And you know what? The lunacies these people believe make 99.9% of the content on Wikipedia look like an oasis of sanity by comparison.

Wikipedia needs to bump that up to 99.99% exactly as badly as the germicidal soap in my bathroom needs to bump itself up to a 99.99% bacterial kill rate. As if the human condition is nothing but 1000 lb sand-dampened power supplies with a -100 dB bullshit noise floor at 60 Hz.

Now if I can just find an industrial-strength soap (so far recognized as safe) to rid me tout sweet of all the preening assholes from which this elitist crap originates in the first place, I might start clicking the "buy" button.

Comment: Re:Wasn't quite the revolution ... (Score 1) 134

by JanneM (#49481743) Attached to: Chinese Ninebot Buys US Rival Segway

I appreciate your idea, but I don't think it's that good a fit for the Segway.

People that can't walk a mile most likely needs their own assistance tech - a walker, a wheelchair - on the bus or train as well. And people that don't have time to walk a mile or two won't be helped by a thing that barely moves above walking speed. A bicycle rental spot (or free city bikes) would be more helpful and less costly.

Comment: bow tie and nice NIST endorsement (Score 1) 212

Key fragments? Can we have that with a bow tie and a nice NIST endorsement?

When you break your word, you break something that can not be mended.

Even if you wear the regal black cloak of the Central Malfeasance Agency, when you're found out, it can and will be held against you.

Ho hum. This is clipper chip redux.

In 1997, a group of leading cryptographers published a paper, "The Risks of Key Recovery, Key Escrow, and Trusted Third-Party Encryption," analyzing the architectural vulnerabilities of implementing key escrow systems in general, including but not limited to the Clipper Chip Skipjack protocol. The technical flaws described in this paper were instrumental in the demise of the Clipper chip as a public policy option.
The U.S. government continued to press for key escrow by offering incentives to manufacturers, allowing more relaxed export controls if key escrow were part of cryptographic software that was exported.

Cooperation requires either trust or truncheons. No worries for the NSA. It'll soon enough be classified as a state-secret crime against humanity to bleat when beaten, if it isn't already.

Comment: proto conlang bowling shoe (Score 1) 626

The layout of paths will seem right and comfortable only when it is compatible with the process of walking. And the process of walking is far more subtle than one might imagine.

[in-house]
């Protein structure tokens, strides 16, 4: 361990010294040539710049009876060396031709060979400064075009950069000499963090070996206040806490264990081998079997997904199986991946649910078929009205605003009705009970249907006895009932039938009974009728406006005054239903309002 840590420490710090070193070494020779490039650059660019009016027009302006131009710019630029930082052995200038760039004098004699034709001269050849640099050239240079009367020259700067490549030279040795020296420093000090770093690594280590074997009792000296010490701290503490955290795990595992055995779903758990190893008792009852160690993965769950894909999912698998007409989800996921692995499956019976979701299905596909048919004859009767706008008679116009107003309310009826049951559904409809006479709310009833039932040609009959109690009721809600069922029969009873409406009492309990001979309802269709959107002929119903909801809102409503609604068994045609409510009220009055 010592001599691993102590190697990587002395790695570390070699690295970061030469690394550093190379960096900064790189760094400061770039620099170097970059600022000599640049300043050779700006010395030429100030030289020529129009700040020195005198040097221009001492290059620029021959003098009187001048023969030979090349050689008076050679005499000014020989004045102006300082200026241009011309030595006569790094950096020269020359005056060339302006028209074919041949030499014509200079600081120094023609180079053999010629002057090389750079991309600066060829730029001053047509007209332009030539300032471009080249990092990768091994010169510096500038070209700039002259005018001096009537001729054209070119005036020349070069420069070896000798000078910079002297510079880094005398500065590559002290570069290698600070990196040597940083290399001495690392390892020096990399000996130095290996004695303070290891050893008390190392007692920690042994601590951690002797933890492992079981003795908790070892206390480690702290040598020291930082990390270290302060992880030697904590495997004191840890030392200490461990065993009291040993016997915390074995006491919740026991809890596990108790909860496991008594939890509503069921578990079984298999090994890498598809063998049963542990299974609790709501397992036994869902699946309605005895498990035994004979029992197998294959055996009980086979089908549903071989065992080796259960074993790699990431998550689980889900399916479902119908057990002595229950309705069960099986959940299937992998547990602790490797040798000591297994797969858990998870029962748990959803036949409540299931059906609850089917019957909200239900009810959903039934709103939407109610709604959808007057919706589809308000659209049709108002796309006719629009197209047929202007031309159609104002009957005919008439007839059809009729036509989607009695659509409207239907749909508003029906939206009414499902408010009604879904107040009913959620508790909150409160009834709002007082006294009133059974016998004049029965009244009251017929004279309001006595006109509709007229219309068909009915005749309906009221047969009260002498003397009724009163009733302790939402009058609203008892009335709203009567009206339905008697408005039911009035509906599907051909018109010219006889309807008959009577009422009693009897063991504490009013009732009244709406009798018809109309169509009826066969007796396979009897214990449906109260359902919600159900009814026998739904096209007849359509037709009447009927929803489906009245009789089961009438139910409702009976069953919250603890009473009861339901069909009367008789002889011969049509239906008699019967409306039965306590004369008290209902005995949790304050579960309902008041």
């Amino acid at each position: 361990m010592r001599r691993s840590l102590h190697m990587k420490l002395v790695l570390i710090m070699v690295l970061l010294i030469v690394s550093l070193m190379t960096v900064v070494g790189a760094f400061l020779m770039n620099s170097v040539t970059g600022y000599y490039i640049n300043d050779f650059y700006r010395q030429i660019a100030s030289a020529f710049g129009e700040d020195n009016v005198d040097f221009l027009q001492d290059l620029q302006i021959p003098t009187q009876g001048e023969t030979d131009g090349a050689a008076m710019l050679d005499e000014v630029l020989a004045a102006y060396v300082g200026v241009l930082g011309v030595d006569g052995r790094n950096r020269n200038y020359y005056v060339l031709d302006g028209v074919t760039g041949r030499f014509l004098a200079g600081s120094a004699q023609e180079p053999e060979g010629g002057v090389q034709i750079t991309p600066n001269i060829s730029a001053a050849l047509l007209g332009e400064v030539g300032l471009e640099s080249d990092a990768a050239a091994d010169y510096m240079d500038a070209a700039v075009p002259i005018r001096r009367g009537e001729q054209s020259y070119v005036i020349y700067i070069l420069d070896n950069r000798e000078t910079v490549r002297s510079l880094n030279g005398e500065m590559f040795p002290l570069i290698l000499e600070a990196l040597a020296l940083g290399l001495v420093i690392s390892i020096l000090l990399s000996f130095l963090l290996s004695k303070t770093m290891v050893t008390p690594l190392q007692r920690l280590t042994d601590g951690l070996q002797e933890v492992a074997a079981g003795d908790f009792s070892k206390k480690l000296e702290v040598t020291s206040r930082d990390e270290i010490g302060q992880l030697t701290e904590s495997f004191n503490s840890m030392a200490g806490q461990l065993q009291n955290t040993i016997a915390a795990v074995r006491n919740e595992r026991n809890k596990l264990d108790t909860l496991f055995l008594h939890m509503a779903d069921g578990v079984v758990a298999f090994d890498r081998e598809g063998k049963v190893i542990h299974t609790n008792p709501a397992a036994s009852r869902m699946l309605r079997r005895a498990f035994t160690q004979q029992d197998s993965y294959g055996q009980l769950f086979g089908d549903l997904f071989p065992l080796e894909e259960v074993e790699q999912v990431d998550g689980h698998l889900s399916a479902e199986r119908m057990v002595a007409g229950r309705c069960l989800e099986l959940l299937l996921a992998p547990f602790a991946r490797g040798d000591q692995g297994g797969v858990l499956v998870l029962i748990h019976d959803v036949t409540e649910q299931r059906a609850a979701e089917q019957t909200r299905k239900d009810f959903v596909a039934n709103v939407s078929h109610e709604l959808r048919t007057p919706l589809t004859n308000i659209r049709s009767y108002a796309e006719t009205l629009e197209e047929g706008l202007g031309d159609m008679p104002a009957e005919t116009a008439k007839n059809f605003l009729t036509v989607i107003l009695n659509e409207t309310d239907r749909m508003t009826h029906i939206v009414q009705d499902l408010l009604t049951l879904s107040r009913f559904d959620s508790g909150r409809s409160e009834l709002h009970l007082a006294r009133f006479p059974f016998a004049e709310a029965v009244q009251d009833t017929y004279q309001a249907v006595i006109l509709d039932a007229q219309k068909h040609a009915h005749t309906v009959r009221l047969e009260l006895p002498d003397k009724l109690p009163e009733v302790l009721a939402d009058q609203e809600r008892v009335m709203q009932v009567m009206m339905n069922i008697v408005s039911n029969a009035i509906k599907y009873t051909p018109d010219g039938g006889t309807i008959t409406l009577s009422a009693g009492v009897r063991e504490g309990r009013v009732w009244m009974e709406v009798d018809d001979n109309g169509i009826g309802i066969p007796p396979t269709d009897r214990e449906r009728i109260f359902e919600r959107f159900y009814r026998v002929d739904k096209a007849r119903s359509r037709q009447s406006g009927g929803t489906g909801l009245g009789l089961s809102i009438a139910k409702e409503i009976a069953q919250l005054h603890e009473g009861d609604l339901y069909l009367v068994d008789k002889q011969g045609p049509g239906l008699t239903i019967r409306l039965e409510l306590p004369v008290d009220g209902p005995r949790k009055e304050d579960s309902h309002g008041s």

More at 120 Paths and Goals.

This is basically the famous "make the buildings first, then add the paths later" meme, as told by the architect Christopher Alexander.

A human language must comfortably accommodate the natural cognitive arcs of the human thought process. Ideally, it should fit habits of thought as comfortably as a hand fits a well oiled leather baseball glove, one that your forefather gave to his son (or your foremother gave to her daughter), stretching in an unbroken chain all the way back to human prehistory.

What we need, then, is a good proto conlang that we can throw into a cultural stew pot to steep for a thousand years, accommodating to the human mind however it will. If by then it still seems rough, throw it back into the pot for another thousand years.

The figure of merit, therefore, for a proto conlang is that it accommodates its future evolution gracefully, blooming like a rose quite unexpectedly, making everyone blush (2000 years from now) over how we ever got along without it.

Instead, what most people busy themselves inventing is a proto conlang bowling shoe, a neat (but sweaty) communal object which fits anyone who happens to drop by to drop some pins, with no possibly confusion about which foot goes into which shoe, or how the lacing pattern goes if one the laces should happen to break—pouring over in their righteous zeal the following menu (among others) to divine the one true ineluctable escape from all things arbitrary:

43 Different Ways To Lace Shoes

What English already does: Riding Boot Lacing

This method is for riding boots (motorbike or equestrian) whose sides are joined at the top and loosen near the ankle. The laces zig-zag from both ends and are tied in the middle.

English knows from feet on the ground where the pressure goes.

What weedy conlingers tend to moot: Hidden Knot Lacing

By hiding the knot underneath, the result is an uninterrupted series of straight "bars" that looks particularly distinctive on dress shoes or sneakers alike.

Conglingers know from eyes in the face that irregular knots and loose ends of human cognition are better spoked than spoken.

Comment: Social Science (Score 1) 892

If your favorite social theory is being tested on the masses, when things good, it is because of your social theory and when things go bad they are going as good as they could have gone in all possible worlds.

That's why those who object to your social theory don't need to be consulted for their consent prior to your experiment being run on them. Indeed, if they strenuously object (say, because an aspect of your social theory is that "sexual pressure ushers, guides or shepherds the process of sexual awakening" in your prison system), their extremism is a clear and present danger to the stability of society and it is only reasonable to preemptively treat their psychological disorder, with or without their consent.

If it wasn't for Newton, we wouldn't have to eat bruised apples.